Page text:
If there’s a quintessential Canadian children’s story, it might just be Roch Carrier’s The Hockey Sweater.
Based on an experience from Carrier's childhood, this story is a perfectly-captured glimpse of rural Québec life in the 1940s. It weaves together snowy winters, hockey played on a frozen pond, and the glory of legendary hockey hero, Maurice Richard.
The Hockey Sweater was first written as an essay for CBC Radio in 1979.
“The winters of my childhood were long, long seasons,” the tale begins. “We lived in three places—the school, the church and the skating-rink.”
All Carrier and his friends could think about was hockey, and their favourite team, the Montreal Canadiens. If they weren’t playing hockey, they were at school dreaming of hockey, or in church praying to be as great a player as Richard.
Carrier’s mother ordered him a new Montreal Canadiens sweater from the Eaton Company department store—writing directly to Monsieur Eaton—but his excitement turned to horror when the package arrives. He was mistakenly sent the sweater of his team’s arch rival, the Toronto Maple Leafs. Even worse, his mother insisted that he wear the sweater anyway.
What could be more mortifying for a young boy?
The Hockey Sweater is told from a child’s point of view with honesty, humour and heart. Its themes are timeless. We've all been so passionate about something, it's impossible to think of anything else. We've all idolized heroes. We've all wanted to fit in, and been humiliated when our parents made us do something so that we didn't.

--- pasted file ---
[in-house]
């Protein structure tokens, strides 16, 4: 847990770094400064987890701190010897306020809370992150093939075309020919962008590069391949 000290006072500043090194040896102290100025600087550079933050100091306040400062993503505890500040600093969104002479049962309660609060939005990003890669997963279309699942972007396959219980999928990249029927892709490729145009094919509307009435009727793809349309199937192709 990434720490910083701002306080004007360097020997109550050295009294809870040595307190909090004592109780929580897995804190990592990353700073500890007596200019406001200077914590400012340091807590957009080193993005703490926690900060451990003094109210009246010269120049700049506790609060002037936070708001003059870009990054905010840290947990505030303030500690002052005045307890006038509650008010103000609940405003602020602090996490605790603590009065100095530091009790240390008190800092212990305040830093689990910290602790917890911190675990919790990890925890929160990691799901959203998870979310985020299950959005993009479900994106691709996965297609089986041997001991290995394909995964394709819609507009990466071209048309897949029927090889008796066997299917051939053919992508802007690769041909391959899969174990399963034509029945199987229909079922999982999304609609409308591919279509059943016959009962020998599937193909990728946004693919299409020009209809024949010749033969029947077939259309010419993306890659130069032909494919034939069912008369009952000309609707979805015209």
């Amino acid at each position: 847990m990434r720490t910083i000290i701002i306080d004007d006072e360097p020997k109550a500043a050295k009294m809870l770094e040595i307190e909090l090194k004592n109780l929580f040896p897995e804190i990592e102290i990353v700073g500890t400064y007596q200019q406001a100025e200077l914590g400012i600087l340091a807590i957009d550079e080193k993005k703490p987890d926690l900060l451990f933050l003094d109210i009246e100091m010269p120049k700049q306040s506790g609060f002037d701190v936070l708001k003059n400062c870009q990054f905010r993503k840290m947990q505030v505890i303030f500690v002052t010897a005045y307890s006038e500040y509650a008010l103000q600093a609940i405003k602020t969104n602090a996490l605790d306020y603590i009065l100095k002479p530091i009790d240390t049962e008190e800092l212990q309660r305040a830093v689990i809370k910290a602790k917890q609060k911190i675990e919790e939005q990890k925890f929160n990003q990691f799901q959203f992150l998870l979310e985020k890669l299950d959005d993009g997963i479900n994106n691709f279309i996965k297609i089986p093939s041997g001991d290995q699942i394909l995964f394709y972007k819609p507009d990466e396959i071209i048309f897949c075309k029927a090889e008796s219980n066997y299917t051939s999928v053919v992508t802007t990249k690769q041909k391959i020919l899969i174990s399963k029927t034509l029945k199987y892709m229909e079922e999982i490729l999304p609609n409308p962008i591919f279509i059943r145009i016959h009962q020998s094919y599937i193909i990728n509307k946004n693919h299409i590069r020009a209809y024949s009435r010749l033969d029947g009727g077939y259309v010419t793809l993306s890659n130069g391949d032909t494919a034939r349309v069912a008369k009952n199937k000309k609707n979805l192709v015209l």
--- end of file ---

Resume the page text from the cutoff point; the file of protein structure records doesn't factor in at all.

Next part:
(And, many of us have taken a side: the Canadiens or the Maple Leafs. In this household, it's the Canadiens, as you can tell from the jersey in the photo above!)
Carrier's essay was so charming, it was made into a much-loved National Film Board of Canada animated short called The Sweater in 1980, directed by Sheldon Cohen. In 1984, it was translated into English and published as a book, with vibrant, cheerful illustrations by Cohen. The book and film almost go hand-in-hand; I’ve seen the film so many times I can hear Carrier’s voice narrating when reading his prose.
The Hockey Sweater is a classic, whether you grew up with it or are reading it for the first time. I've just discovered that a special 30th anniversary edition was published in 2014 with original material from the author and illustrator, and stills from the animated film. I've put this collector's edition on my wish list!
Two kids, two cats, and a house full of books. We share our favourite picks for young readers.